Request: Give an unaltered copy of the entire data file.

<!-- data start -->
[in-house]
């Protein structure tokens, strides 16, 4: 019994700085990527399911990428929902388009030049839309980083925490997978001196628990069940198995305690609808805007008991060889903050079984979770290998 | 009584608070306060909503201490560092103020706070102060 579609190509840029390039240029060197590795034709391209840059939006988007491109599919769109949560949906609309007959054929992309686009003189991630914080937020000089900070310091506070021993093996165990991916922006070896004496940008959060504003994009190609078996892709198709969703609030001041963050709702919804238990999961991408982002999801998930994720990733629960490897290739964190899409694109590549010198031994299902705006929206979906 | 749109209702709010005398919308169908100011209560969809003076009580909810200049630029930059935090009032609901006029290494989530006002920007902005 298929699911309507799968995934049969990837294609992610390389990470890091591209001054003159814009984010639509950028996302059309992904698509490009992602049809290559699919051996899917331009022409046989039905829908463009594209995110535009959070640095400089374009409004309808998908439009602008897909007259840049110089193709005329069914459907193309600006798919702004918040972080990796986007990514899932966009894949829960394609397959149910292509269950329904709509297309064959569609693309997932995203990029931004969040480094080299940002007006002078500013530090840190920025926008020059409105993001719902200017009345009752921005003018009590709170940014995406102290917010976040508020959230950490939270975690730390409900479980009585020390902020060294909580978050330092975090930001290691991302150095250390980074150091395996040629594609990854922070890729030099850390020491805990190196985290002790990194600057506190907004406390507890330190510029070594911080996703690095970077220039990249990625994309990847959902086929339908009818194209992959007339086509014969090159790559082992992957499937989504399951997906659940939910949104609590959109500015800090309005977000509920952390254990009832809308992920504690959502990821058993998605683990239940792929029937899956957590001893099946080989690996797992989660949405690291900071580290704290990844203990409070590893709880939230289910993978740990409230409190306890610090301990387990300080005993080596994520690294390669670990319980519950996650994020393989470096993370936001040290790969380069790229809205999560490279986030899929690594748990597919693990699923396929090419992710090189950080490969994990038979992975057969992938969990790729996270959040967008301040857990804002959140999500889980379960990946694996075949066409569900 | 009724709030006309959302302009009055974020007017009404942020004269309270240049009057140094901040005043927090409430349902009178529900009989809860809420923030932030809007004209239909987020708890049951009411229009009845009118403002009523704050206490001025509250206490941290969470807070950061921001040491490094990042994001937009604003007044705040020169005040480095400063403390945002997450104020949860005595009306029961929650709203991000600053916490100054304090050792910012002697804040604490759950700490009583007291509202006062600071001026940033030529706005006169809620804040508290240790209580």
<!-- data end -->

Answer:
[in-house]
């Protein structure tokens, strides 16, 4: 019994700085990527399911990428929902388009030049839309980083925490997978001196628990069940198995305690609808805007008991060889903050079984979770290998 | 009584608070306060909503201490560092103020706070102060 579609190509840029390039240029060197590795034709391209840059939006988007491109599919769109949560949906609309007959054929992309686009003189991630914080937020000089900070310091506070021993093996165990991916922006070896004496940008959060504003994009190609078996892709198709969703609030001041963050709702919804238990999961991408982002999801998930994720990733629960490897290739964190899409694109590549010198031994299902705006929206979906 | 749109209702709010005398919308169908100011209560969809003076009580909810200049630029930059935090009032609901006029290494989530006002920007902005 298929699911309507799968995934049969990837294609992610390389990470890091591209001054003159814009984010639509950028996302059309992904698509490009992602049809290559699919051996899917331009022409046989039905829908463009594209995110535009959070640095400089374009409004309808998908439009602008897909007259840049110089193709005329069914459907193309600006798919702004918040972080990796986007990514899932966009894949829960394609397959149910292509269950329904709509297309064959569609693309997932995203990029931004969040480094080299940002007006002078500013530090840190920025926008020059409105993001719902200017009345009752921005003018009590709170940014995406102290917010976040508020959230950490939270975690730390409900479980009585020390902020060294909580978050330092975090930001290691991302150095250390980074150091395996040629594609990854922070890729030099850390020491805990190196985290002790990194600057506190907004406390507890330190510029070594911080996703690095970077220039990249990625994309990847959902086929339908009818194209992959007339086509014969090159790559082992992957499937989504399951997906659940939910949104609590959109500015800090309005977000509920952390254990009832809308992920504690959502990821058993998605683990239940792929029937899956957590001893099946080989690996797992989660949405690291900071580290704290990844203990409070590893709880939230289910993978740990409230409190306890610090301990387990300080005993080596994520690294390669670990319980519950996650994020393989470096993370936001040290790969380069790229809205999560490279986030899929690594748990597919693990699923396929090419992710090189950080490969994990038979992975057969992938969990790729996270959040967008301040857990804002959140999500889980379960990946694996075949066409569900 | 009724709030006309959302302009009055974020007017009404942020004269309270240049009057140094901040005043927090409430349902009178529900009989809860809420923030932030809007004209239909987020708890049951009411229009009845009118403002009523704050206490001025509250206490941290969470807070950061921001040491490094990042994001937009604003007044705040020169005040480095400063403390945002997450104020949860005595009306029961929650709203991000600053916490100054304090050792910012002697804040604490759950700490009583007291509202006062600071001026940033030529706005006169809620804040508290240790209580």